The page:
I thought the technical aspects in BERBERIAN SOUND STUDIO were fascinating. But I didn’t find much of a plot here. Not that this is particularly detrimental in BERBERIAN’s case. As his ordeal goes on, Gilderoy feels more and more cut off from the outside world, and the movie does a good job of making us feel as claustrophobic as he does. The only people he sees every day are Francesco and the other sound guys. Occasionally Santini stops by to strut around and tell Gilderoy how wonderful he is for the project (meanwhile laughing behind his back in Italian with Francesco). There are also actors and actresses who come and go, spending time in sound booths to either dub dialogue or make vocal sound effects. Or scream.

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It is one of the screaming actresses, Veronica (Susanna Cappellaro)  who befriends Gilderoy. She’s the only one who really seems interested in him as a person, and who confides in him that Santini has been sexually harassing her (as he seems to be doing with all his actresses, some of whom are more responsive to his advances), when he’s not treating her and her co-stars like garbage when they don’t scream just right for his satisfaction. She decides to get revenge on Santini and the production in a way that is very effective (if bloodless).

There are scenes of menace. One particular scene involves Gilderoy waking up to someone thrashing his door and wildly shaking the knob. When he grabs a knife to investigate, he wanders out into the hall, eventually finding himself in a screening room, where the projector starts running and plays footage on the wall behind him of everything that had just happened (inside his room!).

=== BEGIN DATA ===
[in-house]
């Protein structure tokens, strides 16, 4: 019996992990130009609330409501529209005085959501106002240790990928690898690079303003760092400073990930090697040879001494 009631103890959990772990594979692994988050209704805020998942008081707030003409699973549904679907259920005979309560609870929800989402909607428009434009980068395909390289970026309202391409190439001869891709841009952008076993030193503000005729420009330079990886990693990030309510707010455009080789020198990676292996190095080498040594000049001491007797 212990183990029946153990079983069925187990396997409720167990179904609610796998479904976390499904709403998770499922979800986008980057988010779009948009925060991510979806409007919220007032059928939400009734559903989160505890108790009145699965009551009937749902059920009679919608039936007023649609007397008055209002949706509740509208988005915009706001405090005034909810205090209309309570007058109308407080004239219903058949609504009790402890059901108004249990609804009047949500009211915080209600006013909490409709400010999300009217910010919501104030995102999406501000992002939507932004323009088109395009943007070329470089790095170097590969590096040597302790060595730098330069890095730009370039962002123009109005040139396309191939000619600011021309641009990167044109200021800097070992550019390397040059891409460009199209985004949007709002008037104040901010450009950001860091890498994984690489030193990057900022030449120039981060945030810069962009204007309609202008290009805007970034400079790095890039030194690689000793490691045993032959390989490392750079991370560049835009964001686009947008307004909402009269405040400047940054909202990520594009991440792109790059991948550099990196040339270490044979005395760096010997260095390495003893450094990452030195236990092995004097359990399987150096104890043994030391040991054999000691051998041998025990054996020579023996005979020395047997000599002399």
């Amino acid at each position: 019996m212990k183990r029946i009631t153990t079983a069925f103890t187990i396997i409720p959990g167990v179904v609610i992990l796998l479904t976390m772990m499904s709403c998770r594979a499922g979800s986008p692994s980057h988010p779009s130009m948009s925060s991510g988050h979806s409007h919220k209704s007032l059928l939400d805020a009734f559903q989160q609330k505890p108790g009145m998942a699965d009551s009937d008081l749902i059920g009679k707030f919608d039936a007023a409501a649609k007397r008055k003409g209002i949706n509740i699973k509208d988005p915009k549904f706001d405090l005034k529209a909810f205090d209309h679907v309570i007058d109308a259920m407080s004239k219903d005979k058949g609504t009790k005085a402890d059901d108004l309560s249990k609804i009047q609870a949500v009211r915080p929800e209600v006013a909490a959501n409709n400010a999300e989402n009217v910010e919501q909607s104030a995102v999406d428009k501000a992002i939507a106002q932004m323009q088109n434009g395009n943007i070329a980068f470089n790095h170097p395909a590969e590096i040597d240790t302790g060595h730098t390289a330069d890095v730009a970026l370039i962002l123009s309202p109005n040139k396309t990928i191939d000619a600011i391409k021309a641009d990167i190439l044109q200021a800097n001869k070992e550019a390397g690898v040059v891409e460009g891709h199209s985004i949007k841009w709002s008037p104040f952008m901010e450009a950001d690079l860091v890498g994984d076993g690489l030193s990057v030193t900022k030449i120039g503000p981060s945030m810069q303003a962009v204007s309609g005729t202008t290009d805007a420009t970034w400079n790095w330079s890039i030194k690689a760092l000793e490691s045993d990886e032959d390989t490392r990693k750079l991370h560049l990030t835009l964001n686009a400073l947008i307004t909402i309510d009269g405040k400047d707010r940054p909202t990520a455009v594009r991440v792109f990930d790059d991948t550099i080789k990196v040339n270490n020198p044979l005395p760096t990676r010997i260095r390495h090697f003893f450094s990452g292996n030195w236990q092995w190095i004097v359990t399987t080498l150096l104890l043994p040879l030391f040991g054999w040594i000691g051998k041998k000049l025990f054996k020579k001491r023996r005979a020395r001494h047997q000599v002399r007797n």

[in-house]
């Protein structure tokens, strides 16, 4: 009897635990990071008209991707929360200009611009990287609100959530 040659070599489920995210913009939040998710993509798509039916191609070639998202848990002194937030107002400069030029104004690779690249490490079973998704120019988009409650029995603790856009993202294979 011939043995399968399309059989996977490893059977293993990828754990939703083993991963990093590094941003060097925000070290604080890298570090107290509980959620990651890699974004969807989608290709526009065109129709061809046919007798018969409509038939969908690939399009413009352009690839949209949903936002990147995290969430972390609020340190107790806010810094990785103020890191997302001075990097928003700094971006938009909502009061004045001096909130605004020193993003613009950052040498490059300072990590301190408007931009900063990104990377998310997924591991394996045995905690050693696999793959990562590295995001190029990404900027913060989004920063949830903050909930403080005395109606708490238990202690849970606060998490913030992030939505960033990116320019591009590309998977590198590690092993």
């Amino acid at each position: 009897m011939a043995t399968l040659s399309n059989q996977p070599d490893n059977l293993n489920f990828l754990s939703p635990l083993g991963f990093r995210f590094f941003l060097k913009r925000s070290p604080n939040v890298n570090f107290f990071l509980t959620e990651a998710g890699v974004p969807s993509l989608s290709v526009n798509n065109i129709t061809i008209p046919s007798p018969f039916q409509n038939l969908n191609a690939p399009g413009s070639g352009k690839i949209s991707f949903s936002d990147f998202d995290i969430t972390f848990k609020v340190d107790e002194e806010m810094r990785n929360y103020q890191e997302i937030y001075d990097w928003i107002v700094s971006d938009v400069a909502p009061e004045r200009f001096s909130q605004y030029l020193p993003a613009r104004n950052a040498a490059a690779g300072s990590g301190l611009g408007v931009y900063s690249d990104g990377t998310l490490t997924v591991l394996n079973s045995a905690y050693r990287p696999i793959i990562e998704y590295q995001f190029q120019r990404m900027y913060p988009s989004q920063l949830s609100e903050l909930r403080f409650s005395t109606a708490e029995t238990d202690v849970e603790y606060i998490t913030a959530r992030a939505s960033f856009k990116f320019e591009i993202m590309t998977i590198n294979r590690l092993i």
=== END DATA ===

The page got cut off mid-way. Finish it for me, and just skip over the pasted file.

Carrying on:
The film the crew is making, concerning 16th century witches who rise to fulfill a curse, and who are in the tunnels beneath an equestrian school—the Italian title translates as “The Equestrian Vortex—bares more than a passing resemblance to Dario Argento’s classic SUSPIRIA (1977), which involved witches and a girls’ dancing school. Of course, we do not see much footage from the film. Early on, we see the opening credits. But the rest of the time, we only know the story based on the recitation of lines by the actors in the sound booths.

Gilderoy is clearly uncomfortable with the subject matter of the film. Whether he is ripping radishes from their stems to replicate the sound of hair being torn from a witch’s head, or listening to women scream over and over (as they are forced to do retakes), he clearly is not thrilled with what he’s doing, even if he realizes it is a unique opportunity for someone who has only done sound for films for the telly back in England (and, despite his age, who still lives with him mum).